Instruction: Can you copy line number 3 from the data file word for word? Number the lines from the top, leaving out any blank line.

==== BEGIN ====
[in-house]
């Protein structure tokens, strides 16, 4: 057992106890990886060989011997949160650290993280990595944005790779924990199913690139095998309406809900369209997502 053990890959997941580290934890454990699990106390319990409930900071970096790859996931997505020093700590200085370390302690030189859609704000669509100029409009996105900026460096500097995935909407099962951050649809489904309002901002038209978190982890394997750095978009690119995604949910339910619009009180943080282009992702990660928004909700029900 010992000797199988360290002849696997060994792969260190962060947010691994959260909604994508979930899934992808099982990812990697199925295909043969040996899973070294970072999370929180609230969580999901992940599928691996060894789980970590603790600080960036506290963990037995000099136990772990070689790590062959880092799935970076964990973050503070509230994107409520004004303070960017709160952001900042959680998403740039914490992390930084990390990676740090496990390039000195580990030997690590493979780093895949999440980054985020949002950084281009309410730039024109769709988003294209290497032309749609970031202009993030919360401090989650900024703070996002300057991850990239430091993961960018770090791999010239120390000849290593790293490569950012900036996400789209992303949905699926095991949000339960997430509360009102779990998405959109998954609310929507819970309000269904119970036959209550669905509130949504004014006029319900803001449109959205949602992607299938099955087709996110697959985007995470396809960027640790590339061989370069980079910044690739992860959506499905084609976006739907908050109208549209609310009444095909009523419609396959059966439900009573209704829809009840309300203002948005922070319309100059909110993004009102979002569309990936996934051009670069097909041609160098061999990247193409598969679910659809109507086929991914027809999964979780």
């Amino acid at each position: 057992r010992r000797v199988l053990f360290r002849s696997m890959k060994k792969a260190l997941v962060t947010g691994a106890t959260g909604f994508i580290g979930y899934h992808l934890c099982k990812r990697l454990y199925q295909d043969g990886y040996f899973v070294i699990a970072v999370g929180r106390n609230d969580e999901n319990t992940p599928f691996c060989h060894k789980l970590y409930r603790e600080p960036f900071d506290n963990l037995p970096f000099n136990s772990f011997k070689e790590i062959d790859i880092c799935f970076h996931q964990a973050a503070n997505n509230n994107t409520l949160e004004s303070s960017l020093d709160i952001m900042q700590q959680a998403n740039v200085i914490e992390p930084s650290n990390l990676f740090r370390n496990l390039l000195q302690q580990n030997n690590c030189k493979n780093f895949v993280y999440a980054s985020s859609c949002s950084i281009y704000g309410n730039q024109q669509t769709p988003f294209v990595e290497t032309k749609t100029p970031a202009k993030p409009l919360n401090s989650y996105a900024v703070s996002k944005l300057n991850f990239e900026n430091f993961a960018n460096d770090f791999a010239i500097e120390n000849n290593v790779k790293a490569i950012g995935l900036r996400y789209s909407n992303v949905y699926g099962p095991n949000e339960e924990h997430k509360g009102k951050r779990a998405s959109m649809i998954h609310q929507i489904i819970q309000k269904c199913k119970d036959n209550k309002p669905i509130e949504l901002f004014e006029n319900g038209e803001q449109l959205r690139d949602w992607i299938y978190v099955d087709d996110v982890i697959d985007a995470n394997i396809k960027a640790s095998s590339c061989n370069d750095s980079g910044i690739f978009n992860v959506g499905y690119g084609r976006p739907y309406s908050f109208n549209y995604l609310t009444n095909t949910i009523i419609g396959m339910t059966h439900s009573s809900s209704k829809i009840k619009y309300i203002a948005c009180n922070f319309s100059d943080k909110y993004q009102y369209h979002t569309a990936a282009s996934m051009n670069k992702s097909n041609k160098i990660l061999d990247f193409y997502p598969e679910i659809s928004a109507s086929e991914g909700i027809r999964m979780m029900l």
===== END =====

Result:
């Amino acid at each position: 057992r010992r000797v199988l053990f360290r002849s696997m890959k060994k792969a260190l997941v962060t947010g691994a106890t959260g909604f994508i580290g979930y899934h992808l934890c099982k990812r990697l454990y199925q295909d043969g990886y040996f899973v070294i699990a970072v999370g929180r106390n609230d969580e999901n319990t992940p599928f691996c060989h060894k789980l970590y409930r603790e600080p960036f900071d506290n963990l037995p970096f000099n136990s772990f011997k070689e790590i062959d790859i880092c799935f970076h996931q964990a973050a503070n997505n509230n994107t409520l949160e004004s303070s960017l020093d709160i952001m900042q700590q959680a998403n740039v200085i914490e992390p930084s650290n990390l990676f740090r370390n496990l390039l000195q302690q580990n030997n690590c030189k493979n780093f895949v993280y999440a980054s985020s859609c949002s950084i281009y704000g309410n730039q024109q669509t769709p988003f294209v990595e290497t032309k749609t100029p970031a202009k993030p409009l919360n401090s989650y996105a900024v703070s996002k944005l300057n991850f990239e900026n430091f993961a960018n460096d770090f791999a010239i500097e120390n000849n290593v790779k790293a490569i950012g995935l900036r996400y789209s909407n992303v949905y699926g099962p095991n949000e339960e924990h997430k509360g009102k951050r779990a998405s959109m649809i998954h609310q929507i489904i819970q309000k269904c199913k119970d036959n209550k309002p669905i509130e949504l901002f004014e006029n319900g038209e803001q449109l959205r690139d949602w992607i299938y978190v099955d087709d996110v982890i697959d985007a995470n394997i396809k960027a640790s095998s590339c061989n370069d750095s980079g910044i690739f978009n992860v959506g499905y690119g084609r976006p739907y309406s908050f109208n549209y995604l609310t009444n095909t949910i009523i419609g396959m339910t059966h439900s009573s809900s209704k829809i009840k619009y309300i203002a948005c009180n922070f319309s100059d943080k909110y993004q009102y369209h979002t569309a990936a282009s996934m051009n670069k992702s097909n041609k160098i990660l061999d990247f193409y997502p598969e679910i659809s928004a109507s086929e991914g909700i027809r999964m979780m029900l």